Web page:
Where's Water? Colorado River From Lake Powell to Southern California ... SWOT has it covered

The Surface Water and Ocean Topography (SWOT) mission will help us better understand our planet... pretty much anywhere!

California's success depends on fresh water.
It leads the nation in terms of economy, population, and agriculture.
This is, in large part, thanks to fresh water access.

75% of the state's rain and snow fall north of Sacramento. However, 80% of the water demand comes from the southern two-thirds of the state.

The 2015-2016 El Niño was predicted to bring heavy rains to Southern California. However, during this event most of the rain fell in the northern third of the state, as shown in the video above.

Where does Southern California's drinking water come from?

The Colorado River, which includes Hoover Dam on Lake Mead in Nevada.
Downstream – on the California/Arizona border – Lake Havasu stores water that is transported west via the Colorado River Aqueduct.
Built in the 1930s, the Colorado River Aqueduct is Southern California's primary source of drinking water.

Also located on the Colorado River, Lake Powell is further upstream than Lake Mead. The video above shows the dramatic drop in Lake Powell’s water level between 1999 and 2017 caused by prolonged drought and water withdrawals.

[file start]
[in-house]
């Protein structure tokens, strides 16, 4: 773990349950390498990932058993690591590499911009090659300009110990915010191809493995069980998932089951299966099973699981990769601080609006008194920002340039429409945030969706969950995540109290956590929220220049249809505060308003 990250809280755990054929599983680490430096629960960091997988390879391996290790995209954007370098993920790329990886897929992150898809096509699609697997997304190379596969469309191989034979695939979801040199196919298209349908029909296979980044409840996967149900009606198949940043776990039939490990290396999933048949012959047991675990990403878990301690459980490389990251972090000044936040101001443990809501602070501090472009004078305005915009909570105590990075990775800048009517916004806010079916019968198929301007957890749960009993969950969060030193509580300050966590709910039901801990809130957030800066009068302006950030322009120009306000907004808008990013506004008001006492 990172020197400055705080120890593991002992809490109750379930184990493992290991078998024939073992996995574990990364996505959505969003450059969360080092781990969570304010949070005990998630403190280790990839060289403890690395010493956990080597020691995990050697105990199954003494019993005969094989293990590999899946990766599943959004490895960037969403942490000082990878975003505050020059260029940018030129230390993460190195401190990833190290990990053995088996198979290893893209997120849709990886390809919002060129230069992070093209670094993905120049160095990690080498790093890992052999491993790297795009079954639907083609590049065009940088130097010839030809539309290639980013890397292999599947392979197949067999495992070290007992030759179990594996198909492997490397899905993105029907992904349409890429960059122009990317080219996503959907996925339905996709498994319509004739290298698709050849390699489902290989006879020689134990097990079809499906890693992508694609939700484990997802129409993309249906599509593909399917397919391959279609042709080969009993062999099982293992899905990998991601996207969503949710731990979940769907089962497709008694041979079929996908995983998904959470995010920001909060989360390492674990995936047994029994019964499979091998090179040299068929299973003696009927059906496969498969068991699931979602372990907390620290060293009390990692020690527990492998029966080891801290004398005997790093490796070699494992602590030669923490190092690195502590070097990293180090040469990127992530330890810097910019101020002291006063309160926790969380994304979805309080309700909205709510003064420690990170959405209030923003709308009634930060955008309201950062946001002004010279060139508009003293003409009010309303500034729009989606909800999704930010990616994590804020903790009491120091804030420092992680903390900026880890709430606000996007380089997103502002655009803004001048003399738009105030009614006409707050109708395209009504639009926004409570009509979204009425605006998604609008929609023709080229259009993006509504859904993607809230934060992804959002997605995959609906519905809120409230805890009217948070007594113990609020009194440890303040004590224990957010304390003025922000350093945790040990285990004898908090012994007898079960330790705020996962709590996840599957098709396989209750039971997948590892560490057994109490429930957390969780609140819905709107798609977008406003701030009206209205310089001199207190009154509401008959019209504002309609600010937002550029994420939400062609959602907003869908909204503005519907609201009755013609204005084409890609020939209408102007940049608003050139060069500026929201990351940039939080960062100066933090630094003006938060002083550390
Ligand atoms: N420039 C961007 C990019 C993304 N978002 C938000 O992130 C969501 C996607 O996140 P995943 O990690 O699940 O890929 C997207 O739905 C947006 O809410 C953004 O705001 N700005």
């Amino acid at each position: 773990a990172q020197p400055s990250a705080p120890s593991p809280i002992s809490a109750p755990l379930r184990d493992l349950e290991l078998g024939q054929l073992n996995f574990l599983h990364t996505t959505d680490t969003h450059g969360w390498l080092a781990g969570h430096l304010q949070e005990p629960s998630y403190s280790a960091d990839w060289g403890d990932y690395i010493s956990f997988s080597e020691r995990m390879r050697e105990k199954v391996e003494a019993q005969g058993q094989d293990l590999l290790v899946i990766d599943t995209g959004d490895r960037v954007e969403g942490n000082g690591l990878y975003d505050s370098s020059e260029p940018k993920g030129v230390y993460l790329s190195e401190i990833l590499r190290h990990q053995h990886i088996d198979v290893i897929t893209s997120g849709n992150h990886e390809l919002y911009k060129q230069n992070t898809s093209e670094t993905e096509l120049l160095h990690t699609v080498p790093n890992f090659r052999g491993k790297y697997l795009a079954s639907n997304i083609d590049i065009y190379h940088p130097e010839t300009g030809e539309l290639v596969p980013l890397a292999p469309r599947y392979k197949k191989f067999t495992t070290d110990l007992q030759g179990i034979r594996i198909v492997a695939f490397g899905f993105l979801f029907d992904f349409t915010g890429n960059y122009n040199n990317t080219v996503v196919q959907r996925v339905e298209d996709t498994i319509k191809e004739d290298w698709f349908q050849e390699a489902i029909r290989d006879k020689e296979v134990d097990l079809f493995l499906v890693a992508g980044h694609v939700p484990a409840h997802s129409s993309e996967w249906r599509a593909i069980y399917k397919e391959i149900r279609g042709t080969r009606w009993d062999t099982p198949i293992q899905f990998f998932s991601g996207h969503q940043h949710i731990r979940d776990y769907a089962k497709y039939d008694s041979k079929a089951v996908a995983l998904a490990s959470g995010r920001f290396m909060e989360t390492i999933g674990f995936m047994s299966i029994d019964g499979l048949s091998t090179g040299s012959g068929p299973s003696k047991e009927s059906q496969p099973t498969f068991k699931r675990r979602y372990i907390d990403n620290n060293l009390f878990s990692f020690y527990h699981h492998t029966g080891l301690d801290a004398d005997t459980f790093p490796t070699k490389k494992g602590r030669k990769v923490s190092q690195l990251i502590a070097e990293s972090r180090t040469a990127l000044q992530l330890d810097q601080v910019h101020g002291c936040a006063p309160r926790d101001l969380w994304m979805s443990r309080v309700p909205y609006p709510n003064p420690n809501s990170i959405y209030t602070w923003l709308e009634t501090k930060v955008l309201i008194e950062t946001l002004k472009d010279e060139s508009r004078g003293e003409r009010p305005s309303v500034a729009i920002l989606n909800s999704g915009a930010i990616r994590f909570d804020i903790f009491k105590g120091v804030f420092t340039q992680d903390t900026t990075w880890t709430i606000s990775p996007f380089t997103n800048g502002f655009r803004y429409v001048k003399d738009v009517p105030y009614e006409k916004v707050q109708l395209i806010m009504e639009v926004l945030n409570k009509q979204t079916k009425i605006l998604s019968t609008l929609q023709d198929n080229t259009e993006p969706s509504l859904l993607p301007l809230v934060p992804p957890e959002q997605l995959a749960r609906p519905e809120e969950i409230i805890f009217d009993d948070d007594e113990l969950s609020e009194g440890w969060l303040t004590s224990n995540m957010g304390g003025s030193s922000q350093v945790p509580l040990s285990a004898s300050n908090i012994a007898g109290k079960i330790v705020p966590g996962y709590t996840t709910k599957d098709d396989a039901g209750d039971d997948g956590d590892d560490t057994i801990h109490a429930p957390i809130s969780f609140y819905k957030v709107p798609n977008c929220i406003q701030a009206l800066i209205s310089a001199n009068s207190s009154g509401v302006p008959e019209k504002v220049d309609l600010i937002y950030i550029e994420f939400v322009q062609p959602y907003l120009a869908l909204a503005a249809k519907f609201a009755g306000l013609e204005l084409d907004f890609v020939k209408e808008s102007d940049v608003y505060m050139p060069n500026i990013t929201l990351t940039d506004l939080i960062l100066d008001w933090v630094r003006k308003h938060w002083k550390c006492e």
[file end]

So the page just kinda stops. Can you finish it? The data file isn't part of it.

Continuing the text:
How will SWOT help us understand the Colorado River & beyond?

For the first time, SWOT will observe freshwater reservoirs 1600x smaller than can be detected by today's water-level sensing satellites!

Southern California is home to the original Disneyland. Its Florida counterpart, however, better illustrates the improvement that SWOT will make in resolving freshwater reservoirs. Today's water-level-sensing satellites can only detect reservoirs larger than 10 km by 10 km (6.2 mi by 6.2 mi). That's about the size of Disney World. SWOT will see reservoirs 250 m by 250 m (820 ft by 820 ft)... about the size of the area around the Epcot Center.

SWOT will map the height and extent of lakes, such as the Colorado River's Lake Mead.

It will also be used to assess changes in Colorado River flow.

It will detect much smaller reservoirs than today's water-level sensing satellites, radar altimeters.

As a result, SWOT will observe more of the variations in lake and reservoir water storage worldwide!

Where There's Water... There's SWOT!

Launch Date: 2021
Launch Vehicle: SpaceX Falcon 9
Altitude in orbit: 857 km (532.5 mi)
Swath: 120 km (75 mi) wide
Coverage: 77.6°N to 77.6°S with an average revisit time of 11 days
Partners: NASA and Centre National D'Etudes Spatiales (CNES) with contributions from the Canadian Space Agency (CSA) and United Kingdom Space Agency

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